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2 Day Rotax Maintenance class at Lockwood


Bill3558
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Here are some notes I made. You probably know this stuff but I found the class very informative.

Turn prop slowly thru compression stroke when burping.

Set idle for 1600 rpm

 Newer gearboxes have an oil jet.  New gearboxes are $4300

When removing spark plugs, be aware that some of the threads are exposed in the combustion chamber. If the plugs don’t unscrew easily they may have buildup on the threads. You must carefully work the plug back and forth to work it out. Forcing them can cause damage to the head. Always use “silicone heat paste” on the new plug threads. Not too much. Lockwood part no 897.186a. 
be sure to pull plug wire straight off. Pulling at an angle can damage the plug wire. 
 

Sea Foam in fuel and oil will remove lead deposits. Run plane hard then change oil. 
 

Magnetic plug debris most likely from gear box. A little fuzzy paste is normal. 
 

Run ups with the IS (fuel injected) engine are not necessary. The lane check takes place at engine start up, so if lights go out, there is no reason to do it again.

Crack throttle 40% at start up.  (IS) If engine is cold warm up at 2500 rpm or more. Don’t let the engine idle. It’s hard on the gear box. 
Lane A produces 16 amps. Lane B produces 30, so you want to blip the engine to 2500-3000 rpm to get line B to engage.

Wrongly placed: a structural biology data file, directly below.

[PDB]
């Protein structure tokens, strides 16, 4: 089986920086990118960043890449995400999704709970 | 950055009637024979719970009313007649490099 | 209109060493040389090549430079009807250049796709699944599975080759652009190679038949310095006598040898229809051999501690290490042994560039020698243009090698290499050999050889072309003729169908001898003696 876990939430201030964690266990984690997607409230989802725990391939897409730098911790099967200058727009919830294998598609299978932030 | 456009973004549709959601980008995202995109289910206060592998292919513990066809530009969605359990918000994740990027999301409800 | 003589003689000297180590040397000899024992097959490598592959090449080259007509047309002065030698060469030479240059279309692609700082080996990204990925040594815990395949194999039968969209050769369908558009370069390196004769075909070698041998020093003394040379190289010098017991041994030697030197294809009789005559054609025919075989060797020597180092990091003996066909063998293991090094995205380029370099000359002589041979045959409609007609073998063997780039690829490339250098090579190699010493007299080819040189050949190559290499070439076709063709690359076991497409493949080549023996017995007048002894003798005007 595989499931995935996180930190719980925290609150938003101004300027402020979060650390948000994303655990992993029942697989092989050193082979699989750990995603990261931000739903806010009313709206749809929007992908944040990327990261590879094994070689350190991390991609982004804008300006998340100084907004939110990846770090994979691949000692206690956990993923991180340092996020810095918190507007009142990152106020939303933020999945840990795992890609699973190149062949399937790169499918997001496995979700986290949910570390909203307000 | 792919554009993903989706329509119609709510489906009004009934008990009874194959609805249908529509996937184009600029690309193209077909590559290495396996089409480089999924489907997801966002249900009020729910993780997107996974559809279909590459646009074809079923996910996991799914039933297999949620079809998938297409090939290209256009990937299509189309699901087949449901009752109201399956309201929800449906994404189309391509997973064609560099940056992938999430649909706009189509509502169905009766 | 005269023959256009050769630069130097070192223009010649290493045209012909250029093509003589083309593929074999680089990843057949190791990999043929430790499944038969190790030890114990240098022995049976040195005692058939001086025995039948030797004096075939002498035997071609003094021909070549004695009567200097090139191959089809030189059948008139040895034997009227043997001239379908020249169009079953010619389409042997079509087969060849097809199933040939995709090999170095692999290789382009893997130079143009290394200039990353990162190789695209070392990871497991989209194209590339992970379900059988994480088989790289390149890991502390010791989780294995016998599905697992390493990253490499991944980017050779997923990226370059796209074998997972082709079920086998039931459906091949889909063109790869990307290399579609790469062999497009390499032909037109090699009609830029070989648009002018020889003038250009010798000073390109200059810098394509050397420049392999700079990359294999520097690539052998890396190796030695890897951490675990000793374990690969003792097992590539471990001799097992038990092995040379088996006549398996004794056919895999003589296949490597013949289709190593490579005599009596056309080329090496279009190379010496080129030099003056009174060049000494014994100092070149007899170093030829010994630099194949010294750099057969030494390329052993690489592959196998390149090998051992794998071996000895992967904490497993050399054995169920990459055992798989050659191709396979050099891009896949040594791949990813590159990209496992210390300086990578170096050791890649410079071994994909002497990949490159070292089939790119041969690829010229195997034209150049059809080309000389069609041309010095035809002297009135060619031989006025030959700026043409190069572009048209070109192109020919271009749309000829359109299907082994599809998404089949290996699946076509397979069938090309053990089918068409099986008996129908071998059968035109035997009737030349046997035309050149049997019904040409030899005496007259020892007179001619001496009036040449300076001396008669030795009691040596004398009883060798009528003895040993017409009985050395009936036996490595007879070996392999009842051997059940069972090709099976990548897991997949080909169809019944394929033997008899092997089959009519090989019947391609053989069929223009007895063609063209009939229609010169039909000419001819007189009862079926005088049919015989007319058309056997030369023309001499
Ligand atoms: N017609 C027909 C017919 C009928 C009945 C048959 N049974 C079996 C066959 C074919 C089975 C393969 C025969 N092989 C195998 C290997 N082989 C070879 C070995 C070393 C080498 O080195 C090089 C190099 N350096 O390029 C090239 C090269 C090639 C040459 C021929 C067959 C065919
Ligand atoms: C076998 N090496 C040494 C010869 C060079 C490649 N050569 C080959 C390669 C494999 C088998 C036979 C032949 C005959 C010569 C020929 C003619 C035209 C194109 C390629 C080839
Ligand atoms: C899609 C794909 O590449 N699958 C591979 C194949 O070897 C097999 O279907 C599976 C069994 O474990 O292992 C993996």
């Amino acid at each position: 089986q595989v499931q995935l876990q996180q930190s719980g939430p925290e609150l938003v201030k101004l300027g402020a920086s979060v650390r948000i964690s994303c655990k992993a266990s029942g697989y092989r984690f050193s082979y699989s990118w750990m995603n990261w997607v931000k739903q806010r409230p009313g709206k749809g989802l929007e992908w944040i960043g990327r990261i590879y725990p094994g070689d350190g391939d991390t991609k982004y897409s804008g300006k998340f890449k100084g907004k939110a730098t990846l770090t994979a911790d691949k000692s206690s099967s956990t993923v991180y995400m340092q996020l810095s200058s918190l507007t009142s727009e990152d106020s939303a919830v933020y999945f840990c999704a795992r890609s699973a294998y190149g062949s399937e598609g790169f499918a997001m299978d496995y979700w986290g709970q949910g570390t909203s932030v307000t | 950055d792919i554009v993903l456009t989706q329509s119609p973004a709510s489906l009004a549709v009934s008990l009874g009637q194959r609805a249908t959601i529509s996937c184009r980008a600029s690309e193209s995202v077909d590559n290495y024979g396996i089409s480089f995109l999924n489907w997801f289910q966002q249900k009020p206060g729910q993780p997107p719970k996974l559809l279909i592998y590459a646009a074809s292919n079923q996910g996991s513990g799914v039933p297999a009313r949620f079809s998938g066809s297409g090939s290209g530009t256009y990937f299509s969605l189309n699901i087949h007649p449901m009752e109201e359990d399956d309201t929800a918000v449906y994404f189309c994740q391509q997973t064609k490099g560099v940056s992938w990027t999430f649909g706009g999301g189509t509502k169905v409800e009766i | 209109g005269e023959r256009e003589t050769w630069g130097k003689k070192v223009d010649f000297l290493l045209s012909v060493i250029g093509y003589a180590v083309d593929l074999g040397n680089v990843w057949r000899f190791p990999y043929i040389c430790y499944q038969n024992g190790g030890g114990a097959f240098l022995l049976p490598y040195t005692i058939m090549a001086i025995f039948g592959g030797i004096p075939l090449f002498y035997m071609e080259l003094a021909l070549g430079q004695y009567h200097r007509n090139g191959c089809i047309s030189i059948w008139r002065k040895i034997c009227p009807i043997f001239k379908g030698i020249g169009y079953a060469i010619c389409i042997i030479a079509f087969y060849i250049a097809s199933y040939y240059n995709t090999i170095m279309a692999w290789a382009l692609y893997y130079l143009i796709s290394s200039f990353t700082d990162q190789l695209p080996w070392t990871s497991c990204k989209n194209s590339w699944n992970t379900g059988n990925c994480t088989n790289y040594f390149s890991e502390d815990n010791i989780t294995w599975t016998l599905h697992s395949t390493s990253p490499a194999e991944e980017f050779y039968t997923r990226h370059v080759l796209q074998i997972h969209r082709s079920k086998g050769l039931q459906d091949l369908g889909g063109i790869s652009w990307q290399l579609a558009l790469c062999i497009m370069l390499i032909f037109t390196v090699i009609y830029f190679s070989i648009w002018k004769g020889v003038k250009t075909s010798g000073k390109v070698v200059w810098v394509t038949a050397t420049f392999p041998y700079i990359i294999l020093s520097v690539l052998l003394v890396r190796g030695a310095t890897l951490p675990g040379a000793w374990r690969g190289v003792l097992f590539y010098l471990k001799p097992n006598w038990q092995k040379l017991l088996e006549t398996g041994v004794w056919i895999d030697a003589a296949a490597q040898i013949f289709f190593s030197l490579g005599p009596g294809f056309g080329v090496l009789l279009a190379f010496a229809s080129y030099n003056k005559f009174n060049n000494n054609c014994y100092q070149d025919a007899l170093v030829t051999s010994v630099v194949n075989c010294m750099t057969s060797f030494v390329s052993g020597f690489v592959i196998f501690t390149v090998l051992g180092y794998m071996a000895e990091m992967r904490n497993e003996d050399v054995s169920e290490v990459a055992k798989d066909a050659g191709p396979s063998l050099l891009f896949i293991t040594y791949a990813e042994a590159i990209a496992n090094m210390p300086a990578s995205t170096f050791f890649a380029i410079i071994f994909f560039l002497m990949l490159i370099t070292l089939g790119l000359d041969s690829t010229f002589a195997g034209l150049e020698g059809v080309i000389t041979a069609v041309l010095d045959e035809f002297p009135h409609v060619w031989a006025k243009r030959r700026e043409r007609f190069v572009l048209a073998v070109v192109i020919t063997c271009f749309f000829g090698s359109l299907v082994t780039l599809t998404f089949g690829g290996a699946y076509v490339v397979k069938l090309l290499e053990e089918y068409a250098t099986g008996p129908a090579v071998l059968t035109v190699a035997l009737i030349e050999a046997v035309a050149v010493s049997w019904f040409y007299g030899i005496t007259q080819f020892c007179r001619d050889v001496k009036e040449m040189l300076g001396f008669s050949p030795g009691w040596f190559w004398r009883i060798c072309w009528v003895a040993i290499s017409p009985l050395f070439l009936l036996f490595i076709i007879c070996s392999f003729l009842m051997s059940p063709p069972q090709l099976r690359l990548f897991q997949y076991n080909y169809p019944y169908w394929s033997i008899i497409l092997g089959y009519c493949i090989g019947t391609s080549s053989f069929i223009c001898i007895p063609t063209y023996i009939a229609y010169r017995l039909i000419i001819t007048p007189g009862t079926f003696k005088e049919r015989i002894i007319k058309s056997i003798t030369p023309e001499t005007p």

IS engines have to go thru a diagnostic in annual using the Rotax BUDS software ( free) but you have to use the Rotax “dongle” to plug into the plane. They cost $1700. 
 

Hands on we did a mechanical then pneumatic carb sync. , oil change, oil can cleaning, plug changes, and compression test.  

 

 

 

 

 

 

 

 

 

 

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I always like to hear the objective science behind statements such as Sea Foam picks up lead deposits.  Often this kind of statement is made based on subjective observation, not science.  Can you ask your instructor to  provide the science behind it and then post for the benefit of the rest of us? Thanks.

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I'm not a chemist, but I know what some of the materials are and I'll let the chemical buffs out there determine.

Lead deposits as lead oxide in the engine, or if run with TCP / Decalin, it is converted to lead phosphate.

Seafoam's composition is mostly pale oil, naptha and isopropyl alcohol, with a small percentage of unidentified ingredients, but it's pretty much all petroleum based stuff if we are to believe seafoam's marketing and MSDS.

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I don't use fuel treatments as I avoid 100LL, but the same topic came up in the 2 day Rainbow class, instructor was Jim Scott and has some credentials.  He shared story of a 912 that ran a whole pile of hours on 100LL and had issues.  Said they took it to the end of the ramp (specifically said don't do this in front of hanger), and with it running fed in seafoam through carbs to the point of just keeping it running, told how much crap came out of the exhaust, and issues resolved.  

Not arguing for or against this, but sharing data point that Rainbow Aviation has presented the same information for removing lead within Rotax 912 engine.

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I only run 100LL in my Sling in winter and 91 non ethanol, unleaded the rest of the year. Avgas keeps it’s octane rating longer than MOGAS and it can be a month or more sitting due to weather here in the Northeast. I’ve not experienced any issues with excess lead and do oil changes every 25-30 hours. I use Blackstone for my oil analysis. I’m not familiar with sea foam. I use Decalin RunUp. 

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